How to fix your code in 5 minutes – Part 2

How to fix your code in 5 minutes – Part 2

I hope you read the How to fix your code in 5 minutes – Part 1. If not then please do read that first. Now let’s see how to fix the bug hiding in your code.

Progamming meme

Understand the problem before you fix it “The Devil’s Guide to Debugging” is right: the best way to make your life difficult and corrode the quality of your program is to fix problems without really understanding them. Before you fix a problem, make sure you understand it to the core.


Confirm the defect diagnosis Before you rush to fix a defect, make sure that you’ve diagnosed the problem correctly. Take the time to run test cases that prove your hypothesis.


Relax Hurrying to solve a problem is one of the most time-ineffective things you can do. It leads to rushed judgments, incomplete defect diagnosis, and incomplete corrections. Relax long enough to make sure your solution is right. Don’t be tempted to take shortcuts.


Save the original source code Before you begin fixing the defect, be sure to archive a version of the code that you can return to later. It’s easy to forget which change in a group of changes is the significant one. If you have the original source code, at least you can compare the old and the new files and see where the changes are.


Change the code only for good reason Related to fixing symptoms is the technique of changing code at random until it seems to work. The typical line of reasoning goes like this: “This loop seems to contain a defect. It’s probably an off-by-one error, so I’ll just put a -1 here and try it. OK. That didn’t work, so I’ll just put a +1 in instead. OK. That seems to work. I’ll say it’s fixed.”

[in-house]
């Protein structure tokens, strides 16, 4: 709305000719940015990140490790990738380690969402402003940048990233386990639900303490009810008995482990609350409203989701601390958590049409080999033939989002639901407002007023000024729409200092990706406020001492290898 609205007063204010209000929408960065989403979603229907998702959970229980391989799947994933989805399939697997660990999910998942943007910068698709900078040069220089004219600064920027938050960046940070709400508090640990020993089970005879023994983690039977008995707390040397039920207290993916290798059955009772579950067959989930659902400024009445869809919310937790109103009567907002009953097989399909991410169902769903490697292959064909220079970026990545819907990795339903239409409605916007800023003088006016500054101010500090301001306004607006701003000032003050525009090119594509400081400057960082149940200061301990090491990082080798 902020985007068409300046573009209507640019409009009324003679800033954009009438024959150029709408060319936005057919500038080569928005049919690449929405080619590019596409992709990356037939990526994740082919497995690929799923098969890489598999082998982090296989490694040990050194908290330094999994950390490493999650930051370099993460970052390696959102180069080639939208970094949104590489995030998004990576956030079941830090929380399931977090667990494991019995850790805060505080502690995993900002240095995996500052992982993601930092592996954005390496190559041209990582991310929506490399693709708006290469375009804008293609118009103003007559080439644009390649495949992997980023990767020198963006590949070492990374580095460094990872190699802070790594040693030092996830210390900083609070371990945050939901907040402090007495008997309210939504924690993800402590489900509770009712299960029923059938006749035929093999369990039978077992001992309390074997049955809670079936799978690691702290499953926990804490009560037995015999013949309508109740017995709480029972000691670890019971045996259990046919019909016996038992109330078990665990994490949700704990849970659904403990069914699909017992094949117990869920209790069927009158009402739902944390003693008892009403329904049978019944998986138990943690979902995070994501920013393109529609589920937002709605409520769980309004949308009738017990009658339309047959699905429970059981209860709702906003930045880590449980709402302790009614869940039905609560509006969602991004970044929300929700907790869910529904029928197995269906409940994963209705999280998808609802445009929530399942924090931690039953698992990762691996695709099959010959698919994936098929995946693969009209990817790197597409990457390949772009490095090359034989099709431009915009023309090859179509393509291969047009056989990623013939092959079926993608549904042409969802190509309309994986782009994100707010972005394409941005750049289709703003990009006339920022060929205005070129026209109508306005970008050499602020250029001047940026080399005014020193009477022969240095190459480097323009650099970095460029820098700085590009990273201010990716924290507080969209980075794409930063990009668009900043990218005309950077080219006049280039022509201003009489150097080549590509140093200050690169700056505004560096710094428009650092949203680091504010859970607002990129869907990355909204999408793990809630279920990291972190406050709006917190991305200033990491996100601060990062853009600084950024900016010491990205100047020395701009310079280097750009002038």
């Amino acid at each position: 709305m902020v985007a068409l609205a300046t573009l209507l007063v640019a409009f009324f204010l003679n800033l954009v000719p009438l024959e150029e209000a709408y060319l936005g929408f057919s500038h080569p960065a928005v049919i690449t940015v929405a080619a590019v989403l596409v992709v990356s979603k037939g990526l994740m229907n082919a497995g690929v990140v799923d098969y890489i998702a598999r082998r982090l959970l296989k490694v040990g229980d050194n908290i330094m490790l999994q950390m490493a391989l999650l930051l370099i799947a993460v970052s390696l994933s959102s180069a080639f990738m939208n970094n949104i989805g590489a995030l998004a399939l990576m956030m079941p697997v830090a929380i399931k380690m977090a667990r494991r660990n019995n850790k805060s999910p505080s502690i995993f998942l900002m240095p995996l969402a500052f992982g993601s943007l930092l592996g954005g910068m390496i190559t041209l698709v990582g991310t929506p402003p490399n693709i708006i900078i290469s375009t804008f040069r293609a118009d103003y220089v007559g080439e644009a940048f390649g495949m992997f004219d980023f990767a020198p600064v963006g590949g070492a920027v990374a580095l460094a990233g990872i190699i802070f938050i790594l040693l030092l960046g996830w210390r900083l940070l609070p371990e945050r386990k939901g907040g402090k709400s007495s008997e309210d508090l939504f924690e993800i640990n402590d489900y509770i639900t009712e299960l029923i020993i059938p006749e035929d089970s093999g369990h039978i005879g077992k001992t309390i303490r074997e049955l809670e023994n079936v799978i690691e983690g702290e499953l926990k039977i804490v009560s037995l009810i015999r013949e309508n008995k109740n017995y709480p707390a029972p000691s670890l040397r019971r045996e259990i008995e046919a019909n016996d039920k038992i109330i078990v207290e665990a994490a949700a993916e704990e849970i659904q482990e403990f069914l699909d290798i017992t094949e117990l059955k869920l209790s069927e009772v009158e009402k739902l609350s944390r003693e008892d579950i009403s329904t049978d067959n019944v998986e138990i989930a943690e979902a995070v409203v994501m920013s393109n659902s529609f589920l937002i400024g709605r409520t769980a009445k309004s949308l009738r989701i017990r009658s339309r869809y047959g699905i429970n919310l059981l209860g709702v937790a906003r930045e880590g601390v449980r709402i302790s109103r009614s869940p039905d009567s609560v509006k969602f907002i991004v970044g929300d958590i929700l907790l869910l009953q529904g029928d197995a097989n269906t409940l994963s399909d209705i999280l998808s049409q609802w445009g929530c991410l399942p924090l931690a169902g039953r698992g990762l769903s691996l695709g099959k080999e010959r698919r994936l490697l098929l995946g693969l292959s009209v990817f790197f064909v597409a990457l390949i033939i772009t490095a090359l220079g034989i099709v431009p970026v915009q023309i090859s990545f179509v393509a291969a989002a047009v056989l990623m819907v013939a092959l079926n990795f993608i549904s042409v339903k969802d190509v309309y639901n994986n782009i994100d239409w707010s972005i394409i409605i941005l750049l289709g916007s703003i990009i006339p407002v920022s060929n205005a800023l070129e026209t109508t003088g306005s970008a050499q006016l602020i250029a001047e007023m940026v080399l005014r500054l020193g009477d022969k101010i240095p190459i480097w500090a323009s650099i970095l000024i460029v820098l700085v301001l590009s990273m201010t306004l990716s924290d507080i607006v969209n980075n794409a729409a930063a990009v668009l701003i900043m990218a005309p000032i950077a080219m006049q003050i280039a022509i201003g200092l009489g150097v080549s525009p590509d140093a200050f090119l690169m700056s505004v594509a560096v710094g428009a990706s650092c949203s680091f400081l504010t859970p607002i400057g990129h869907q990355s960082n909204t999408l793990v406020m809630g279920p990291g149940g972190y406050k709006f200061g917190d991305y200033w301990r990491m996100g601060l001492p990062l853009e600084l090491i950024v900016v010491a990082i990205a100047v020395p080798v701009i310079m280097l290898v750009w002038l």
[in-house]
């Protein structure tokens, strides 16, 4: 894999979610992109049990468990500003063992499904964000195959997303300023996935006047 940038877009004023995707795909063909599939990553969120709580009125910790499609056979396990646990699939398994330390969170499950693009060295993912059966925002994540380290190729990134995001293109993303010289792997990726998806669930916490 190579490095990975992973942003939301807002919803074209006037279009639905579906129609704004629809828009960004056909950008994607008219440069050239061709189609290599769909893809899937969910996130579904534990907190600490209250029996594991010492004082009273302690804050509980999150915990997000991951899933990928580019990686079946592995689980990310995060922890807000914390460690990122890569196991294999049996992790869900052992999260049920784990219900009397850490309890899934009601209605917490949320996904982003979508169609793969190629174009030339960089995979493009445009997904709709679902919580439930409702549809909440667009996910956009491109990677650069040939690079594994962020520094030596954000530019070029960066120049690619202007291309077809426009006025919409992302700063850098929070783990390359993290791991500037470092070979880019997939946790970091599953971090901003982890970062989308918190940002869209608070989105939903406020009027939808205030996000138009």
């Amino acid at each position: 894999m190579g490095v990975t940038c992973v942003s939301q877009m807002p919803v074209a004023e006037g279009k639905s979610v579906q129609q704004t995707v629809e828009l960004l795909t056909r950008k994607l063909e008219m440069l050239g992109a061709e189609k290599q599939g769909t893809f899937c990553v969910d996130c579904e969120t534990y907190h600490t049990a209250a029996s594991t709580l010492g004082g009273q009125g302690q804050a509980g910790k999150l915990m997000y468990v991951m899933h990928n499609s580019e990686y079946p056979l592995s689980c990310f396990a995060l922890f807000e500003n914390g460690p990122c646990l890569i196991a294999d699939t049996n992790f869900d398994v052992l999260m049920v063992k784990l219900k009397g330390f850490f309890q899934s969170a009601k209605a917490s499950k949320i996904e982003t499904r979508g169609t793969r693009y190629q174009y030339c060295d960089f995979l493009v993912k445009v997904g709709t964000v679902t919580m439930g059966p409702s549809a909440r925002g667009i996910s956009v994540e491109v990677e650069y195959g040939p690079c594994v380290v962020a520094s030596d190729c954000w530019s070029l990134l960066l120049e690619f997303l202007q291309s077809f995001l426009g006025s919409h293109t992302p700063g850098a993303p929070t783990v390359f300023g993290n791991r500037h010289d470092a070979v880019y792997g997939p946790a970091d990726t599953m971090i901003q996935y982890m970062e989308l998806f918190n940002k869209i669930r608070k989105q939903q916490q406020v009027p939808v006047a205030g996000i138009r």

Before you make a change, be confident that it will work. Being wrong about a change should leave you astonished. It should cause self-doubt, personal reevaluation, and deep soul-searching. It should happen rarely.


Make one change at a time Changes are tricky enough when they’re done one at a time. When done two at a time, they can introduce subtle errors. Keep it simple: make just one change at a time.


Check your fix Check the program yourself, have someone else check it for you. Rerun the whole program to check for the side effects of your changes.


Add a unit test that exposes the defect When you encounter an error that wasn’t exposed by your test suite, add a test case to expose the error so that it won’t be reintroduced later.


Look for similar defects When you find one defect, look for others that are similar. Defects tend to occur in groups. If you can’t figure out how to look for similar defects, that’s a sign

that you don’t yet completely understand the problem.

This is taken from the book “CODE COMPLETE” written by Steve McConnell. Every Software Engineer Should read this book at least once. It contains lots of guides with real-time usage which can make you a better programmer.


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Sree Hari Sanjeev

The founder of Wisdom Overflow. Software Developer at Zoho Corporation.
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